NIH Targets Structural Racism in Biomedical Research
Earlier this month, NIH launched a wide-ranging, comprehensive initiative to end structural racism in biomedical research. A five-committee group—called “UNITE”—that consists of a cross-section of more than 75 NIH’ers from all 27 institutes and centers will guide the long-term initiative.
“The time for upholding our values and taking an active stance against racism, in all its insidious forms, is long overdue,” said NIH director Dr. Francis Collins, in a Mar. 1 statement. “As a science agency, we know that bringing diverse perspectives, backgrounds and skillsets to complex scientific problems enhances scientific productivity. NIH has long supported programs to improve the diversity of the scientific workforce with the goal of harnessing the complete intellectual capital of the nation. These efforts, however, have not been sufficient. To those individuals in the biomedical research enterprise who have endured disadvantages due to structural racism, I am truly sorry. NIH is committed to instituting new ways to support diversity, equity and inclusion, and identifying and dismantling any policies and practices that may harm our workforce and our science.”
UNITE is an acronym for the five target areas and major strategies of the initiative:
U-understanding stakeholder experiences through listening and learning; N-new research on health disparities, minority health and health equities; I-improving the NIH culture and structure for equity, inclusion and excellence; T-transparency, communication and accountability with internal and external stakeholders; and E-extramural research ecosystem—changing policy, culture and structure to promote workforce diversity.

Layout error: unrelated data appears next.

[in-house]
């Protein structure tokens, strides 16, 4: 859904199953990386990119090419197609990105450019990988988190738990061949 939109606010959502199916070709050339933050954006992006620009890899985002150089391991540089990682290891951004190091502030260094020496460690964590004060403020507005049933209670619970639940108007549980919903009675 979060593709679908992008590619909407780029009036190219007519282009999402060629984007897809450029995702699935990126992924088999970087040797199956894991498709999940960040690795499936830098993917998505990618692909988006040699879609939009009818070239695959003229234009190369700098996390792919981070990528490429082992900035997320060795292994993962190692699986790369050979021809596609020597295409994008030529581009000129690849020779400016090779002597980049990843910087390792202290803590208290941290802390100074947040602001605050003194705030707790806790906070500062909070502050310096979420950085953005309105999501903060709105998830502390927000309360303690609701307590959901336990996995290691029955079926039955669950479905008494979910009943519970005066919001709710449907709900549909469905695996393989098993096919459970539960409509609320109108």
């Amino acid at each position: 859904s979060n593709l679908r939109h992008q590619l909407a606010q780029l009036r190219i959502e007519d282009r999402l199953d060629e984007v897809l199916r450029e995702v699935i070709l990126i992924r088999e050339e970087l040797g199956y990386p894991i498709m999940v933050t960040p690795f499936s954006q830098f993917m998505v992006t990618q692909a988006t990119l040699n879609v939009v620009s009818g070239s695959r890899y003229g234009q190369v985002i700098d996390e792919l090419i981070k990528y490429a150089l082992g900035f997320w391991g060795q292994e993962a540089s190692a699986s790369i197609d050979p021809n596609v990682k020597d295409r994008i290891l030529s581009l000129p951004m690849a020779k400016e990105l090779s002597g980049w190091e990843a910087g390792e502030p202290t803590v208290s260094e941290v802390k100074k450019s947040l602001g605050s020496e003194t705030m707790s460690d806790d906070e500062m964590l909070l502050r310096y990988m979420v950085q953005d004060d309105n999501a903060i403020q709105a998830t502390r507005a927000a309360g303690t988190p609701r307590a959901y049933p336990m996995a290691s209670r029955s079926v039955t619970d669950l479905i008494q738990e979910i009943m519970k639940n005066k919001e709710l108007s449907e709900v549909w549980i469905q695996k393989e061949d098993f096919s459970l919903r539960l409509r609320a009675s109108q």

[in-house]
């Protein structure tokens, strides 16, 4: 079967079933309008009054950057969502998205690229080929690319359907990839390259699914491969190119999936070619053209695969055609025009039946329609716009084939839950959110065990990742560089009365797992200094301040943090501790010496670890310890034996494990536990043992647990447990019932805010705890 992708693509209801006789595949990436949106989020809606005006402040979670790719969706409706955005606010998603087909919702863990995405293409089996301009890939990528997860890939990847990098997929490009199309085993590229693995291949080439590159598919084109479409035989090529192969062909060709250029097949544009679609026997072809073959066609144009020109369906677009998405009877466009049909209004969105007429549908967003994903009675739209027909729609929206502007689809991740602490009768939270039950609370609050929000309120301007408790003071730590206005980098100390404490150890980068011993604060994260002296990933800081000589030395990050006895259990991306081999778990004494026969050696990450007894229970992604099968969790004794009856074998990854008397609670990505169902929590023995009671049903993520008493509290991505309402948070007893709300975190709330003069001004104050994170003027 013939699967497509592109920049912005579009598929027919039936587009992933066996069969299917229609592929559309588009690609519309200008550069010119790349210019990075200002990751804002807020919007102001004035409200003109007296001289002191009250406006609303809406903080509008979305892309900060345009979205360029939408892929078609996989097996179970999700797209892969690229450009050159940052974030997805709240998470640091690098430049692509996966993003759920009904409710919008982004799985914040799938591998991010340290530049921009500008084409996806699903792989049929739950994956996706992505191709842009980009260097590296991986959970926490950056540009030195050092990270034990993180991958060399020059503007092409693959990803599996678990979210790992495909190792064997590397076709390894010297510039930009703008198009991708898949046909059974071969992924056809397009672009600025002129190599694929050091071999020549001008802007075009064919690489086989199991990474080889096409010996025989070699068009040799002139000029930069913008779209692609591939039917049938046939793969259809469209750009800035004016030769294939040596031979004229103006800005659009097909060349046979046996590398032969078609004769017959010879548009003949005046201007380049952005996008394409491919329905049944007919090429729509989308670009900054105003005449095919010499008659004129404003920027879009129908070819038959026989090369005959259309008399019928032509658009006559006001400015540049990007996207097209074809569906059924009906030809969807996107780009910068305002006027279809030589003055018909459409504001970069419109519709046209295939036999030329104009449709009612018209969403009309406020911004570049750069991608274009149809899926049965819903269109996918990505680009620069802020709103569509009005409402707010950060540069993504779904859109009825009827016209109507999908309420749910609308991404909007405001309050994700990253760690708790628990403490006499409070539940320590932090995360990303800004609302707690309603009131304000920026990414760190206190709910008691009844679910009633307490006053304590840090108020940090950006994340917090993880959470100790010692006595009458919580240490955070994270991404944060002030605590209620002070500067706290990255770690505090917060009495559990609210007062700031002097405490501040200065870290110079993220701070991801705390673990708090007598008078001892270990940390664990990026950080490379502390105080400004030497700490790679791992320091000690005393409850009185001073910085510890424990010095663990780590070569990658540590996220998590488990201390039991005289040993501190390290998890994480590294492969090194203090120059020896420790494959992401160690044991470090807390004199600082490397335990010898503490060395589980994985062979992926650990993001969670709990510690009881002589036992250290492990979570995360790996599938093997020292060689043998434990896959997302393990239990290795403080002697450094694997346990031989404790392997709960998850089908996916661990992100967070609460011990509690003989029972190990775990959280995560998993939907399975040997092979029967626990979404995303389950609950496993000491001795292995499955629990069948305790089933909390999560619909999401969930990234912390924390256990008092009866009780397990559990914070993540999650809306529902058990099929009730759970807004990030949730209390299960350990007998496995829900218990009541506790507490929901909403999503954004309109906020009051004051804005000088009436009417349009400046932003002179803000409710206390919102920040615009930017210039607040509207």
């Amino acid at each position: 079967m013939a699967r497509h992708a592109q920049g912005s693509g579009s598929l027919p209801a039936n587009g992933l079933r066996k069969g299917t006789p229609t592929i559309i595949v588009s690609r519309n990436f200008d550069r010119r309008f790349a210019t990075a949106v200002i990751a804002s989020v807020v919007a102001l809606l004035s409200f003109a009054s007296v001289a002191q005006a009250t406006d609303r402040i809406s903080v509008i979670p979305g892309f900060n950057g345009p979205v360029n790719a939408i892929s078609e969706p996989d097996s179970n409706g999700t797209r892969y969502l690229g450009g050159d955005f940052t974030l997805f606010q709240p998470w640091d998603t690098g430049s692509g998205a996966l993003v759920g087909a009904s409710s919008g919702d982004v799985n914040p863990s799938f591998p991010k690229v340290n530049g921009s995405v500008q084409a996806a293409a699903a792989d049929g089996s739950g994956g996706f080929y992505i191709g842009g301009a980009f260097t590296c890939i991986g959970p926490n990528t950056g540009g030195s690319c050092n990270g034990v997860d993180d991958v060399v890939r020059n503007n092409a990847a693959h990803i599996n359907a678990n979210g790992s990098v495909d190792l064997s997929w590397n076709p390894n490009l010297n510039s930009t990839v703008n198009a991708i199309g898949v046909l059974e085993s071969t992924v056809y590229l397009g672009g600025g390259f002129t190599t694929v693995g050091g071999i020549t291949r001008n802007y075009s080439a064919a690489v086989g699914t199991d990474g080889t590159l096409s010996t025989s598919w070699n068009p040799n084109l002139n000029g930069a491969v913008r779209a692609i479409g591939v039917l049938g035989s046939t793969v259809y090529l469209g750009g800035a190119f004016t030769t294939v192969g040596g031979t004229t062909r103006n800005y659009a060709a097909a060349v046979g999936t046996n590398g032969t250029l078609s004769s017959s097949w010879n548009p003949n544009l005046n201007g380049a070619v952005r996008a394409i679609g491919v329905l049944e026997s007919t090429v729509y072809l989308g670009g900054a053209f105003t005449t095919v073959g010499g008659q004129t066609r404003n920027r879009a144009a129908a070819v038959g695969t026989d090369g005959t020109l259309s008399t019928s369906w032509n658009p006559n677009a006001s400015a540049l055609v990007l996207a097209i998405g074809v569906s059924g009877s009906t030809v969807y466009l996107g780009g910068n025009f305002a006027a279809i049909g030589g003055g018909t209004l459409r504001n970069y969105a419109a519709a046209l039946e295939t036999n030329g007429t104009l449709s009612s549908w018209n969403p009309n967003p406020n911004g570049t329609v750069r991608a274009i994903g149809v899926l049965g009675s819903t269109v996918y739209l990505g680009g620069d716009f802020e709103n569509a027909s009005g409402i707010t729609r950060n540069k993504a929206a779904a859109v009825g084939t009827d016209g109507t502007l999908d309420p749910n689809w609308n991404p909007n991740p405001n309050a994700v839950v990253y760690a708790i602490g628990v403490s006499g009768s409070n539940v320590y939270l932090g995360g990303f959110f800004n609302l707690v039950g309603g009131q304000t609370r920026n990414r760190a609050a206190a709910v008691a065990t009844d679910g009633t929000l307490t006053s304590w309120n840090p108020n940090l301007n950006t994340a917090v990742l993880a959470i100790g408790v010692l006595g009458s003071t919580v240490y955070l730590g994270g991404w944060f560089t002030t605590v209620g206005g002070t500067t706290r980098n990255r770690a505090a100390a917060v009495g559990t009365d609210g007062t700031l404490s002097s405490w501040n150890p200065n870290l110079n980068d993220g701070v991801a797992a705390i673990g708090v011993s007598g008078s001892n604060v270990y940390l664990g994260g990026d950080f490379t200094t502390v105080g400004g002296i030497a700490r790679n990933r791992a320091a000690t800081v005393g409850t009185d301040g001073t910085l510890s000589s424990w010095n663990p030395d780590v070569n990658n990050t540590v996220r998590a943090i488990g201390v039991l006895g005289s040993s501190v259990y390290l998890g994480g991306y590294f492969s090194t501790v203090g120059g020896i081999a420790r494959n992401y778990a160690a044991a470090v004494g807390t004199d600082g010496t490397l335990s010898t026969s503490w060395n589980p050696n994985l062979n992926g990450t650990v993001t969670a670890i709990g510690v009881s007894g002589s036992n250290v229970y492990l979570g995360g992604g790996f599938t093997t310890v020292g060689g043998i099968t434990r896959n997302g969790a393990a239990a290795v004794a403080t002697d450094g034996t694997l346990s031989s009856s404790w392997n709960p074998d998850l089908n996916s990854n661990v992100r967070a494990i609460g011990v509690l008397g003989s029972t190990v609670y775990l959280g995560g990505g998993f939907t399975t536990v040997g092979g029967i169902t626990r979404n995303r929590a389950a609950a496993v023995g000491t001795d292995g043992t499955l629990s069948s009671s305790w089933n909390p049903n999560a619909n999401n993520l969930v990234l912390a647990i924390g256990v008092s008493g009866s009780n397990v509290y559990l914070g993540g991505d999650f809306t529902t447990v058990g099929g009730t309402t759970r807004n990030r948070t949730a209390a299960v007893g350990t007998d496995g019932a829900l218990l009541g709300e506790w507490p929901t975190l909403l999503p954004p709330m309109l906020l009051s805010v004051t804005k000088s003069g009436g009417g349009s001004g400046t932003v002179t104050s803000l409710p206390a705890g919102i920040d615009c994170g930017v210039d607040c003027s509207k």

UNITE co-chairs are NIH principal deputy director Dr. Lawrence Tabak, NIH deputy director for management Dr. Alfred Johnson and NIA deputy director Dr. Marie Bernard, who also serves as acting NIH chief of scientific workforce diversity.
For the last 6 months or so, UNITE has been meeting to develop the foundation for the initiative. On Feb. 26, the group presented the concept to a special virtual meeting of the advisory committee to the NIH director (ACD). ACD members welcomed UNITE with enthusiasm and unanimous support.
“We’re at an important juncture in our nation’s experience and reckoning with race,” said ACD member Dr. Roy Wilson, president of Wayne State University. “On the one hand, the spotlight really has been shone brightly in exposing the inequities that have disadvantaged Black people for centuries. This has had a positive effect in that many people and institutions are using this moment to assess their own contributions to systemic racism and make meaningful change. But I’m also bewildered at acts of overt racism that are being played out with increasing frequency and blatant openness. So, we have to leverage the positive momentum over the negative. NIH is in a unique position to move the needle in addressing systemic racism in the scientific workforce and to promote cultural change in the scientific community.”
As part of UNITE’s launch, a new website https://www.nih.gov/ending-structural-racism went live with details of the initiative and resources for the public. In addition, a Request for Information (RFI)—https://grants.nih.gov/grants/guide/notice-files/NOT-OD-21-066.html—seeks input from the public and stakeholder organizations. The RFI is open through Friday, Apr. 9; responses to the RFI will be made publicly available.
“We cannot underestimate the challenges before us,” Collins noted in his statement. “Identifying and dismantling racist components of a system that has been hundreds of years in the making is no easy task. This is just the beginning of an effort that has a concrete goal of achieving racial equity but has no scheduled end point…
“At the most fundamental level, the NIH mission is about the respect of human life and dignity, which should permeate all aspects of our lives and work. The National Institutes of Health is also known as the National Institutes of Hope. With optimism, I invite you to join NIH in our efforts to bring health and hope to all people—because together we’re stronger.”